The illness, incapacity or death of a loved one is certainly an emotional blow to a family. Additional stress can come from disputes regarding the conservatorship of loved ones – especially when things don’t go smoothly.
A conservatorship deals with money, which can be stressful on its own. A conservator has many responsibilities in the position. In addition to managing the incapacitated person’s affairs, the conservator is responsible for keeping detailed accounting records and for providing annual reports to the courts that detail the protected person’s assets.
Here are three ways to reduce the stress of serving as conservator:
- Keep all financial accounts separate.
- Never use the money for personal expenditures.
- File annual accountings with the court.
Of course, there’s a fourth tip as well: Hire a qualified CPA or probate law firm to help you keep track of the conservatorship assets. This is often the best way to reduce stress in a conservatorship. It will give you the personal confidence that things are being done correctly, and will reduce your risk for personal liability.
Being a conservator is a detail-oriented job, and one that involves providing for the needs of the incapacitated person while keeping track of all income and expenditures. At the same time, family members or other involved parties may have concerns about how the conservator is fulfilling his or her responsibilities. They may wonder if conservator is making bad choices or they may even suspect the conservator of stealing money from the protected person’s accounts.
Wherever money is involved, emotions can run high (as can temptation). And since a conservatorship involves money management for a protected person, conservators need to take care to understand their responsibilities, and follow them. At the same time, family members or involved parties need to be aware of potential mistakes or, worse, misdoings.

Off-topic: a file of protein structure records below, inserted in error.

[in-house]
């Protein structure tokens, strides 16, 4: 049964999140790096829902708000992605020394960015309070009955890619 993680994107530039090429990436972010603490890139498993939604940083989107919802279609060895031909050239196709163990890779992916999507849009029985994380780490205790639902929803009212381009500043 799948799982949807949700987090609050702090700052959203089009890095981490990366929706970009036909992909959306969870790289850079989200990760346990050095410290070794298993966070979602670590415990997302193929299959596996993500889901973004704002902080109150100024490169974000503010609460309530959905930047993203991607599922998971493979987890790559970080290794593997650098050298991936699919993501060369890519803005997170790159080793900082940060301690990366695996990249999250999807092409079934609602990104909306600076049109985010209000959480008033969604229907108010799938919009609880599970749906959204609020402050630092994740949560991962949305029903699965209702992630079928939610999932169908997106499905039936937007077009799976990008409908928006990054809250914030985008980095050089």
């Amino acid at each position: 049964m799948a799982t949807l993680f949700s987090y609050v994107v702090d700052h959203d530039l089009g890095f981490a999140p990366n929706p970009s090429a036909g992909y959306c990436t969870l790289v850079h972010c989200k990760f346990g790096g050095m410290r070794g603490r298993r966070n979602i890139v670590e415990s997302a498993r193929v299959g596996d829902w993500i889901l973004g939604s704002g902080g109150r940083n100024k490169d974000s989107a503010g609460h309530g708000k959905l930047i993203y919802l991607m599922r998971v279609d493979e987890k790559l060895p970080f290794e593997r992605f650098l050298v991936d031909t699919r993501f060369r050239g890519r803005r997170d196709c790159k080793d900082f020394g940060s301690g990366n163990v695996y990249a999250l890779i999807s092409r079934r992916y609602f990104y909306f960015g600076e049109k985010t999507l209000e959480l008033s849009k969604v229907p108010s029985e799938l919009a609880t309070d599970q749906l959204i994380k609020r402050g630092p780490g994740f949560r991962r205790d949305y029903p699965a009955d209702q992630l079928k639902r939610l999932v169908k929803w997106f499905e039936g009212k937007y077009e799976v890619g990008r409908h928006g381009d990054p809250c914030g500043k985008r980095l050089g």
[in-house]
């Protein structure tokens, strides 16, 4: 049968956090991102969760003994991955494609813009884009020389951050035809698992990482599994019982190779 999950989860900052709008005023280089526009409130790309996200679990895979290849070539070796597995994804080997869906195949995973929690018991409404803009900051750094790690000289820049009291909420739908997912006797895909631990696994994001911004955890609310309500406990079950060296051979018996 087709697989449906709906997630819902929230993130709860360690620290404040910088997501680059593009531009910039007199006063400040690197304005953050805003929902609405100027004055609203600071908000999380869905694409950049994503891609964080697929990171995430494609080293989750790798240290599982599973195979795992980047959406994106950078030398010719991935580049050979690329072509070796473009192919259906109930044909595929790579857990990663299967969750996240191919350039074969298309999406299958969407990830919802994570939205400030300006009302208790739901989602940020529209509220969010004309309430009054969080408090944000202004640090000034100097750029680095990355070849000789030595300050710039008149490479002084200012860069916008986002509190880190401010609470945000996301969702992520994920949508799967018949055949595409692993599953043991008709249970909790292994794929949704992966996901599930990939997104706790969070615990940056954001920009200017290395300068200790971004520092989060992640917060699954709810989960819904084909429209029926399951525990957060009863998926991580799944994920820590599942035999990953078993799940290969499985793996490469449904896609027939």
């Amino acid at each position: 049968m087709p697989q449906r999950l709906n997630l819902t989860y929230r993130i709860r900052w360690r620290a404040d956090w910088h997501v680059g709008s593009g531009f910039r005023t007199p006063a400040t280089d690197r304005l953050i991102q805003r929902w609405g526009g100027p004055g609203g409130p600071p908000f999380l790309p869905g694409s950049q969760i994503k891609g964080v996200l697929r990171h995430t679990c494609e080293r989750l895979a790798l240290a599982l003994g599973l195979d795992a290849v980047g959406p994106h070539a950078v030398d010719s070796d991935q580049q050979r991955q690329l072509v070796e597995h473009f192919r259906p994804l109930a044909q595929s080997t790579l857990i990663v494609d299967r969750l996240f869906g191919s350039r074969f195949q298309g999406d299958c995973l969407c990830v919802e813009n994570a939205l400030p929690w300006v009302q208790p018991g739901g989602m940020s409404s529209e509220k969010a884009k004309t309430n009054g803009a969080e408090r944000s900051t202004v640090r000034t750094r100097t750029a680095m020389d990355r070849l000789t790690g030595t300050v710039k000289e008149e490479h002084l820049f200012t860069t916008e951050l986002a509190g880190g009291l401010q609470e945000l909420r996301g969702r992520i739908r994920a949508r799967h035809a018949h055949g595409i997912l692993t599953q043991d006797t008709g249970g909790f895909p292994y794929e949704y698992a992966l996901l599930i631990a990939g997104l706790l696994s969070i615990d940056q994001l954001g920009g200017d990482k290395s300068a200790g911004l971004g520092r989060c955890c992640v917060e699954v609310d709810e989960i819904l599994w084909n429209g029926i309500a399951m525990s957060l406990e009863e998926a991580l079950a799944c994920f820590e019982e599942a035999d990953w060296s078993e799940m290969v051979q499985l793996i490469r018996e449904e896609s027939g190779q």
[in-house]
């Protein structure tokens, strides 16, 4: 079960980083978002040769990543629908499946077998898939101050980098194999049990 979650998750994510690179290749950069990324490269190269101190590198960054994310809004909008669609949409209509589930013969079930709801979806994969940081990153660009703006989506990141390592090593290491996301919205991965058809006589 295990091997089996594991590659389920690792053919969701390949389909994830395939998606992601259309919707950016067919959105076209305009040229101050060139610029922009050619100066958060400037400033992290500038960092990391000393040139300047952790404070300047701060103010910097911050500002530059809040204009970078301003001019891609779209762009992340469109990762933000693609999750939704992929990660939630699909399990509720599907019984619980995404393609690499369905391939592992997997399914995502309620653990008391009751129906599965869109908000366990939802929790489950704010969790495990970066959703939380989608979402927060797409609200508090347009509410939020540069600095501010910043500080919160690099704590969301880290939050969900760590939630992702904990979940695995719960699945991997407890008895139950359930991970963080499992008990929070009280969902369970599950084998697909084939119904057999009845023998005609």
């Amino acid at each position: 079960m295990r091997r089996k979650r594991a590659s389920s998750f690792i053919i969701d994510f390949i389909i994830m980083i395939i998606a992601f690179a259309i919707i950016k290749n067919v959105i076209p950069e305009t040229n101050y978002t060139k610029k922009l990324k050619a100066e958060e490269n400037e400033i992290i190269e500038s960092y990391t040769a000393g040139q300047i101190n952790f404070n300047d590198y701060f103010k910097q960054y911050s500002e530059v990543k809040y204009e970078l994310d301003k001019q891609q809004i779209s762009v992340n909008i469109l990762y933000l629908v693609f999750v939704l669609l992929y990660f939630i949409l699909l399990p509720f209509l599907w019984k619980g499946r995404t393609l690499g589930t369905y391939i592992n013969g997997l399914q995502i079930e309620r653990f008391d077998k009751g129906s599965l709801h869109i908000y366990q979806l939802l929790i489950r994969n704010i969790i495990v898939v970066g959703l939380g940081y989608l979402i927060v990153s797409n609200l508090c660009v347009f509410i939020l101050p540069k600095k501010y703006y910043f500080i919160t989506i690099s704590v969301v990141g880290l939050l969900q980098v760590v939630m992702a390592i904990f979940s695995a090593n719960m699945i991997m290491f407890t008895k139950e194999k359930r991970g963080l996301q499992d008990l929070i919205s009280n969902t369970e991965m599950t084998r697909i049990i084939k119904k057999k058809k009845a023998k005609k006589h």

If, for example, a conservator squanders money reserved for the care of the protected person, the family or involved parties may feel they need to call the police for assistance. But in these instances, the police will usually not take any action, stating that it is a “civil matter”. Such situations then must be handled through probate court.
If you suspect something is amiss with a conservator, do what you can to gather evidence about the situation to make sure the conservatorship is being handled properly. If the conservator is mishandling the estate, enlist the assistance of an experienced probate attorney to resolve the situation and, if necessary, recover lost funds or assets.
Remember, it is natural to feel some stress if you’re involved in a court proceeding involving a conservatorship. You are likely unfamiliar with particular court rules and laws as well as uncertain of how to deal with judges and lawyers.
But you’re not alone. If you have a loved one who needs the assistance of a conservator or have been appointed as a conservator, it’s important to consult with an experienced probate attorney. We’re here to help – and to put your mind (as well as that of the protected person) at ease.